Workshop on Special Functions, FoCM'02, IMA, Minneapolis, 5-7 August 2002
This is one of the 19 workshops during the conference FoCM'02 at the IMA, University of Minnesota, Minneapolis, MN, USA, 5-14 August 2002. The workshop will run for 3 successive afternoons during 5-7 August (Monday - Wednesday).The workshop will be held immediately after the IMA 2002 Summer Program Special Functions in the Digital Age at the IMA in Minneapolis, 22 July - 2 August 2002.
Abstracts
Abstract of Berkovich' lecture
In this talk I explain how the Dyson adjoint of a partition can be
used in order to derive a binary tree of polynomial analogs of Euler's
pentagonal number theorem. This tree contains a well- known polynomial
identity due to Schur. At present only one of those new analogs has a
q-hypergeometric explanation. Next, I show how one can extend Dyson's
adjoint of partitions to deal with MacMahon's mod 2 graphs. This way one is
led to the new combinatorial proof of the Gauss identity. This talk is based
on my joint work with Frank Garvan.
(canceled)
Abstract of Bogatyrev's lecture
Many mathematical and physical theories (i.e. conformal field theory,
string theory, final gap solutions for completely integrable systems,
extremal polynomials) essentially use function theory on
Riemann surfaces. Such objects as abelian differentials, their integrals
and periods, quadratic differentials, Eichler periods, meromorphic
sections of vector bundles
over the curves etc. often appear in the formulas of theoreticians.
Sometimes it is necessary to know how the above entries vary with the
deformation of the curve, say if you have to solve some equations in
the moduli space of the curves. The latter problem arises in the
algebro-geometric approach to the Chebyshev optimization problems.
Every real algebraic curve admits Schottky uniformization with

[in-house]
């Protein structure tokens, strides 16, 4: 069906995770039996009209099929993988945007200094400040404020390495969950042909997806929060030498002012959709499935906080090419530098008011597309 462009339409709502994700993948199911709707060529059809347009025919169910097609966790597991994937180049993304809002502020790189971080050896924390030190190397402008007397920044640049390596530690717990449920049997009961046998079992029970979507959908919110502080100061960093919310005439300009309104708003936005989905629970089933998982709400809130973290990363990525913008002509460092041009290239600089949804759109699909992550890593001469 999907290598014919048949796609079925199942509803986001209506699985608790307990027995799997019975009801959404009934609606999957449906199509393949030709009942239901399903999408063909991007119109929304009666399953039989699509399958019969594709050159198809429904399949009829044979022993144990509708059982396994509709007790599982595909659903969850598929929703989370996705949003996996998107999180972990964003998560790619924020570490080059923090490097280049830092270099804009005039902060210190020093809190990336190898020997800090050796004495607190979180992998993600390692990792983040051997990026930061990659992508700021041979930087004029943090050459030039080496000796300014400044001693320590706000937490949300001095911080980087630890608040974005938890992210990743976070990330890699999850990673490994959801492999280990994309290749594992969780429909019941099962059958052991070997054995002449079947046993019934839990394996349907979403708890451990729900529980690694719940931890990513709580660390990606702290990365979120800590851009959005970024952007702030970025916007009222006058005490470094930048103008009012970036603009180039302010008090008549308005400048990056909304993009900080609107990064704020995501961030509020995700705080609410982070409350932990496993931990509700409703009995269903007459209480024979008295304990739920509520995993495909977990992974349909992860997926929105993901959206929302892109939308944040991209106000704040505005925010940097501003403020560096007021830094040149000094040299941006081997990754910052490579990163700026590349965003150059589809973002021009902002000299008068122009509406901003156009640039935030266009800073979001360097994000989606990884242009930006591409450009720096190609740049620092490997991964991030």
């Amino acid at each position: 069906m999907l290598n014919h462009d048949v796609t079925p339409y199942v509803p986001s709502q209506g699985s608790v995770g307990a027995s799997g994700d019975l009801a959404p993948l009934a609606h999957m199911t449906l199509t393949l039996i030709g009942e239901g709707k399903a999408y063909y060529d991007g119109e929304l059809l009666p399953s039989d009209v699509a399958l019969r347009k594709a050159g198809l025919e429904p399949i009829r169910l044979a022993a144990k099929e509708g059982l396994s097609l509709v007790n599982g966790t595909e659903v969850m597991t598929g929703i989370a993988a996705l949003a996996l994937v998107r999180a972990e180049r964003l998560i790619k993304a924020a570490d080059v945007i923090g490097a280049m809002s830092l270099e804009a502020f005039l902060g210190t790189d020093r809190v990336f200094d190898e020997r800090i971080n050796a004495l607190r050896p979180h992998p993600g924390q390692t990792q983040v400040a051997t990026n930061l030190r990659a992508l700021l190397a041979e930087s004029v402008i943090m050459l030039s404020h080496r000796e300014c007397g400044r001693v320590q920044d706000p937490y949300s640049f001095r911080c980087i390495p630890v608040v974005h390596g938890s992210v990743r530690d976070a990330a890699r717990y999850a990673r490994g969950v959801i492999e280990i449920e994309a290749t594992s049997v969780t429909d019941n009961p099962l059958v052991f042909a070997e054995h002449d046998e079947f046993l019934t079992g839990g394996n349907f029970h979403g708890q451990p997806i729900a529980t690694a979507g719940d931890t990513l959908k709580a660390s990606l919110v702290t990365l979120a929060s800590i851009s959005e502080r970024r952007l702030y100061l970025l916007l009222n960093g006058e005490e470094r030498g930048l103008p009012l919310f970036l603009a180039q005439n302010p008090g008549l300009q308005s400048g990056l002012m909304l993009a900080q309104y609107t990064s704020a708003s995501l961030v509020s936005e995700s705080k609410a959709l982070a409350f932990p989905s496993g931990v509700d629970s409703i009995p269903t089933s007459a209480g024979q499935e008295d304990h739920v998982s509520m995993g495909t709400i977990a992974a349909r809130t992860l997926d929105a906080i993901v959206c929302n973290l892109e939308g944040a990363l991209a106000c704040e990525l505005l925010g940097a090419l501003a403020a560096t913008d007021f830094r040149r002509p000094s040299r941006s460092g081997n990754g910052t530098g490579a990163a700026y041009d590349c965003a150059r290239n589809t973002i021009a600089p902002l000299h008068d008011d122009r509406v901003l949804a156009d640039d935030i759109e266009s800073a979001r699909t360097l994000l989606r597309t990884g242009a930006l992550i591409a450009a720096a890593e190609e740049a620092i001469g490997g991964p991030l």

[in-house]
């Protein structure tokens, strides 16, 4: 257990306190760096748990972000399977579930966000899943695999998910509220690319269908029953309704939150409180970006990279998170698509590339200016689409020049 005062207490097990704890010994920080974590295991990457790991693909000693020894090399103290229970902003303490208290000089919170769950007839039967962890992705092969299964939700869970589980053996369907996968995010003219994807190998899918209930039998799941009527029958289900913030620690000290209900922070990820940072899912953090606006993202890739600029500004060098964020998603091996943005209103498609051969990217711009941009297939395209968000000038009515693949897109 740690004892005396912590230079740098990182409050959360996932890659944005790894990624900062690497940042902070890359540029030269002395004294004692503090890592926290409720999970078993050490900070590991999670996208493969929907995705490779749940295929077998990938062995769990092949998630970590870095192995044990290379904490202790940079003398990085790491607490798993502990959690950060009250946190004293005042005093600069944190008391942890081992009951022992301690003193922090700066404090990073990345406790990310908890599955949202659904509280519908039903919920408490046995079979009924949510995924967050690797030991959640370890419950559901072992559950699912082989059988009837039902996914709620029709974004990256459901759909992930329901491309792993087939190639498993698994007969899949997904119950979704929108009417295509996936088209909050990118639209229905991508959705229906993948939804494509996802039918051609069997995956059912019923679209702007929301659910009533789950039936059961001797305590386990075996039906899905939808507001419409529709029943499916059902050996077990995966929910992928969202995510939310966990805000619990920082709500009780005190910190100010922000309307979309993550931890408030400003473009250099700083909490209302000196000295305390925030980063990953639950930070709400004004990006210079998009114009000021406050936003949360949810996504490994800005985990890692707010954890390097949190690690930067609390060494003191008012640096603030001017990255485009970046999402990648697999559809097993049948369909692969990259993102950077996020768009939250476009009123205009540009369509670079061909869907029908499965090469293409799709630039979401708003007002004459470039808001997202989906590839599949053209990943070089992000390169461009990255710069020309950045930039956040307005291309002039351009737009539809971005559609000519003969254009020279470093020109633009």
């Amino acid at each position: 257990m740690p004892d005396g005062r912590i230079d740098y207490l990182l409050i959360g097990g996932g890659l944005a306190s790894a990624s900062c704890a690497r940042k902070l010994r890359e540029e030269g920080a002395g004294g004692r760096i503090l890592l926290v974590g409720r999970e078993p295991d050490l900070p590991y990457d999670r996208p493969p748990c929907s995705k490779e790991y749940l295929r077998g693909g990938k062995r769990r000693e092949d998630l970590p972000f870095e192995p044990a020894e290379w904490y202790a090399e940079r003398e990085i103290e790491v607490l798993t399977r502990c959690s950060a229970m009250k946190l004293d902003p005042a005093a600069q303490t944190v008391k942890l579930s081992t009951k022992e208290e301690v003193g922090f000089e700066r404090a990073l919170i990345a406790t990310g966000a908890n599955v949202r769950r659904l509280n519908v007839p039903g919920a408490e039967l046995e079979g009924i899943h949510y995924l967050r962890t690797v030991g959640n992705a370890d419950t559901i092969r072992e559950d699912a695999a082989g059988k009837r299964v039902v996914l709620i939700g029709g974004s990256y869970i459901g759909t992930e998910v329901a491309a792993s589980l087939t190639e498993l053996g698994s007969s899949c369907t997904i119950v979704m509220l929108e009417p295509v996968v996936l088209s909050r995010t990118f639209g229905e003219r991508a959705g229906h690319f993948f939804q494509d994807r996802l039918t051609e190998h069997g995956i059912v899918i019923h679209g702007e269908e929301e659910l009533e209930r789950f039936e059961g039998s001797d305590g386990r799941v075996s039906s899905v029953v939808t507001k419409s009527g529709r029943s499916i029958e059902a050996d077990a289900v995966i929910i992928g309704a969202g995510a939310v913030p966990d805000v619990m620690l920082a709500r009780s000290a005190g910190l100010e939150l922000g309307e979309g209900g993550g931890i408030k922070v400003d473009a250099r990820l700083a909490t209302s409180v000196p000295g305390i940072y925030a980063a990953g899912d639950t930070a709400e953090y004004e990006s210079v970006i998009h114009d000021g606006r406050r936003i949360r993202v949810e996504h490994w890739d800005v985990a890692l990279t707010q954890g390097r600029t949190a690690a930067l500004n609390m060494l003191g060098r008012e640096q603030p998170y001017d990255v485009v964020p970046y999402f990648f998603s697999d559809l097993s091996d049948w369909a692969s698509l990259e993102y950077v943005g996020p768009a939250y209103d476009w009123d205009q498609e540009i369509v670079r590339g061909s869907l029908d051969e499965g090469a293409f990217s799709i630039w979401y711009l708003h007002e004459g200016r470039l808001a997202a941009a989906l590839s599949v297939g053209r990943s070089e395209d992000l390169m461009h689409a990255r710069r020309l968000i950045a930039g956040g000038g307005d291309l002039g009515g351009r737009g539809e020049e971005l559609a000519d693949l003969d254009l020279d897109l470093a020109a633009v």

convergent linear Poincaré theta series (A.I. Bobenko, 1986).
This theorem becomes a clue to the numerical analysis on Riemann
surfaces and their deformation spaces. We discuss effective calculation
of Schottky automorphic functions and effective solution of abelian
equations in Teichmüller space with application to the
extremal polynomials.
Abstract of Clarkson's lecture
The six Painlevé equations were first discovered around the turn
of the century by Painlevé and his colleague in an investigation of
nonlinear second-order ordinary differential equations. Recently there has
been considerable interest in the Painlevé equations primarily due to
the
fact that they arise as reductions of the soliton equations which
are solvable
by inverse scattering. Consequently the Painlevé equations can be
regarded
as completely integrable equations and possess solutions which can be
expressed in terms of solutions of linear integral equations, despite
being
nonlinear equations. Although first discovered from strictly mathematical
considerations, the Painlevé equations have arisen in a variety of
important physical applications including statistical mechanics, plasma
physics, nonlinear waves, quantum gravity, quantum field theory, general
relativity, nonlinear optics and fibre optics.
In this talk I shall discuss connection problems for the Painlevé
equations. Such problems can be characterized by the question as to how
the
asymptotic behaviours of solutions are related as the independent variable
is
allowed to pass towards infinity along different directions in the complex
plane. Connection problems have been previously tackled by a variety of
methods. Frequently these are based on the ideas of isomonodromic
deformation and the matching of WKB solutions, which is a nonlinear
version of the classical steepest descent method for oscillatory
Riemann-Hilbert problems and is rather complex. I shall describe a uniform
approximation method developed in collaboration with Bassom, Law &
McLeod.
This procedure, which is rigorous, removes the need to match solutions and
can
lead to simpler solutions of connection problems.
Abstract of Garrett's lecture
We will give a general theorem that arises from combinatorial consideration of
certain polynomials. We will state several corollaries. These corollaries
will be polynomial genralizations of many of the Rogers-Ramanujan type
identities from L.J. Slater's list.
Abstract of Howls' lecture
The Digital Library of Mathematical Functions is currently under
construction at NIST. One of the new types of special functions to be
included is that arising from canonical integrals with coalescing
saddles. Although studied previously as independent functions, such
integrals are the basis of applications of Thom's catastrophe theory to
a wide variety of problems, notably caustic diffraction phenomena in
wavefield (optics, quantum mechanics, waterwave, ...) and uniform